The man who launched a thousand bricks

My name is Troy as in Helen of, said the burly workman.  Just don’t call me Helen. Thus begins the work on our north-facing wall. First grind out what remains of the old mortar. Then back fill with new mortar.  A huge undertaking that must be carried out on our almost 50 year-old house. Who knew…houses wear out.  Everything wears out.  Such is the nature of life.

image                                                          —000—

Over the holidays, I have finished my book by Tony Judt, a stellar accomplishment, a history of over 1,000 pages.  This work, probably his last major accomplishment before he died is must reading for anyone who wants to understand the past 70 years or so of European history.  Amazingly, as Judt was a Marxist scholar and British citizen, the United States come off as a country one can take pride in. He also makes a compelling case for why U.S. involvement in some events, such as the Bosnian War, was a necessity. Meanwhile he completely dismisses communism as a way to govern. Marxist scholarship does  not advocate communism.

Reaganites won’t like that Judt assigns Gorbachev the starring role as the catalyst that finally affected the collapse of the corpse known as the U.S.S.R.  He also makes it clear that the former client states were not so much longing for a market economy as to once again become part of Europe.  Recent news stories indicate that this metamorphosis is still underway.  The portending swing toward extreme leftist rule in upcoming elections in Greece is an ominous prospect.  Basically, Judt says, Europe tried extreme right-wing and extreme left wing governance in the twentieth century and neither worked.

A great book originally assigned for one of my graduate history classes (Europe since WWII) and my second reading. This time I listened to the audio book, narrated by Ralph Cosham, however.


7 thoughts on “The man who launched a thousand bricks

    • Spoken like a true believer. I would be too if their were no dirty rotten scoundrels at work. Alas, when it comes to the environment, there are nefarious, greedy and ignorant people at work. Look what has happened with wolves this year following their removal from the Endangered Species list.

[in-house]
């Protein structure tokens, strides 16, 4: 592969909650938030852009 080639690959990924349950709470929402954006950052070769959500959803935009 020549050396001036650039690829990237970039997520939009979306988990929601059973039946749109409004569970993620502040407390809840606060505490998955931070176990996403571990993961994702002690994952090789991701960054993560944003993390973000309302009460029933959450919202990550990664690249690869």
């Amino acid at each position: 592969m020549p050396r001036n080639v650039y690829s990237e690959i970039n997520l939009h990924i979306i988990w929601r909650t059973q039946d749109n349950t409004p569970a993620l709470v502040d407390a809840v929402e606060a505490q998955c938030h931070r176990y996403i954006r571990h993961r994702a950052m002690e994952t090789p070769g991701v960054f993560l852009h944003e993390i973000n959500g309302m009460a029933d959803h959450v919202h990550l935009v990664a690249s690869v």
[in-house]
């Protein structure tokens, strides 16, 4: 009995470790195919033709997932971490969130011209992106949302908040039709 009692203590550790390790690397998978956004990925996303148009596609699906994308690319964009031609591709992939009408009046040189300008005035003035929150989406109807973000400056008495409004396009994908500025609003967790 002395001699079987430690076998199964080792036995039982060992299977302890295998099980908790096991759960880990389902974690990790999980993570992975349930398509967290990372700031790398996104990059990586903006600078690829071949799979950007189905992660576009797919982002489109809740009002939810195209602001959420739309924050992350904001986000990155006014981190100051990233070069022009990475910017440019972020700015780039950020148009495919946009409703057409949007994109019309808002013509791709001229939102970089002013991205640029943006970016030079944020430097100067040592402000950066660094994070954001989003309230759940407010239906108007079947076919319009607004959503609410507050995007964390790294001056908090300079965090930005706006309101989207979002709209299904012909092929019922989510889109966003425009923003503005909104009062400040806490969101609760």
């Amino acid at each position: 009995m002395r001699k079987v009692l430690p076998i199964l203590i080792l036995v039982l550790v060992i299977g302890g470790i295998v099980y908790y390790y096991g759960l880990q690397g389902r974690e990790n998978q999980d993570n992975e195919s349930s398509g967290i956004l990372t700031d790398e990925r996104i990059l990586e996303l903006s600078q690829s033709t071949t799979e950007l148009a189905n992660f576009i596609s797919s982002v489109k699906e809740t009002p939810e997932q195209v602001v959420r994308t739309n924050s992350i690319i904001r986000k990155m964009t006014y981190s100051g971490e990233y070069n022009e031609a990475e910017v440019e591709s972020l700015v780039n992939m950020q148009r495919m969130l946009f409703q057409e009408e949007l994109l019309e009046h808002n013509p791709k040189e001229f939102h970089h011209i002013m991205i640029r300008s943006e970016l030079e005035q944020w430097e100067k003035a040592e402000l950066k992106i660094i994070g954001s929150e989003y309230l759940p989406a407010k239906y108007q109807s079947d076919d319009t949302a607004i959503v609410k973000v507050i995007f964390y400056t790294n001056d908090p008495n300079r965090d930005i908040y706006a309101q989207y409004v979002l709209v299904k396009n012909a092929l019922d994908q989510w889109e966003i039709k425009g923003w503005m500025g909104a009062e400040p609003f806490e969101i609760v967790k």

1. I thought that the collapse of the USSR was due to the preference of the people for capitalism.
    Vietnam and China have embraced capitalism, though both are communist.
    It will be interesting to see how they end up 20 years from now.


    • The Communist block countries collapsed because of totalitarian Communism, i.e., Totalitarian government (the opposite is democracy), totalitarianism does not work.

      The only economic system that exists is capitalism. The question is how much do we regulate capitalism. The extreme right would have a completely free system, the extreme left would regulate it until the economy crumbles. Finding the center is the crux of the matter.


  2. It appears that your muscular mason did a fine job. I think communism has provided ample proof that it doesn’t work as a social or economic system. Doubt Greece has any importance as a player on the world stage, so I’m not going to lose a bit of sleep over what sort of system it embraces.


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